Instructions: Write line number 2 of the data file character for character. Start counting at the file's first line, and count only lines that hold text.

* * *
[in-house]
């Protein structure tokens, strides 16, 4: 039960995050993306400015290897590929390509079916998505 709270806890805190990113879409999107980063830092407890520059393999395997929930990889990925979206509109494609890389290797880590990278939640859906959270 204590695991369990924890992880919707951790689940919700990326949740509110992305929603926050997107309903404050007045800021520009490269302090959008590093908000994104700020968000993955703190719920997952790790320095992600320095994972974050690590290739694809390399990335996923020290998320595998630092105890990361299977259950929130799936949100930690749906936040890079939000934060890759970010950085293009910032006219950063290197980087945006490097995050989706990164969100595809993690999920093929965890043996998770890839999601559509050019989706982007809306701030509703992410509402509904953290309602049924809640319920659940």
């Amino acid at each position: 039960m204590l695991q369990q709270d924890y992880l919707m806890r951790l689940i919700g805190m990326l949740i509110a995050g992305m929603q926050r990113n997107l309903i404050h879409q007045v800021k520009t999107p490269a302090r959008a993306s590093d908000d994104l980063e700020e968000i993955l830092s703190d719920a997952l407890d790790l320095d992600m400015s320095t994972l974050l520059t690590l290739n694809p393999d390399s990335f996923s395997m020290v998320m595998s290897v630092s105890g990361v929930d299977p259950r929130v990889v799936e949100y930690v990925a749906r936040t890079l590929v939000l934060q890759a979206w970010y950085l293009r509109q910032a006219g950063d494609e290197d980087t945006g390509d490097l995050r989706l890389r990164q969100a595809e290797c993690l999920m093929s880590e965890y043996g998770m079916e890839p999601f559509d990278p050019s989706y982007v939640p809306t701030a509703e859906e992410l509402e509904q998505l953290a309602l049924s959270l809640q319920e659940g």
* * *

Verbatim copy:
């Protein structure tokens, strides 16, 4: 039960995050993306400015290897590929390509079916998505 709270806890805190990113879409999107980063830092407890520059393999395997929930990889990925979206509109494609890389290797880590990278939640859906959270 204590695991369990924890992880919707951790689940919700990326949740509110992305929603926050997107309903404050007045800021520009490269302090959008590093908000994104700020968000993955703190719920997952790790320095992600320095994972974050690590290739694809390399990335996923020290998320595998630092105890990361299977259950929130799936949100930690749906936040890079939000934060890759970010950085293009910032006219950063290197980087945006490097995050989706990164969100595809993690999920093929965890043996998770890839999601559509050019989706982007809306701030509703992410509402509904953290309602049924809640319920659940």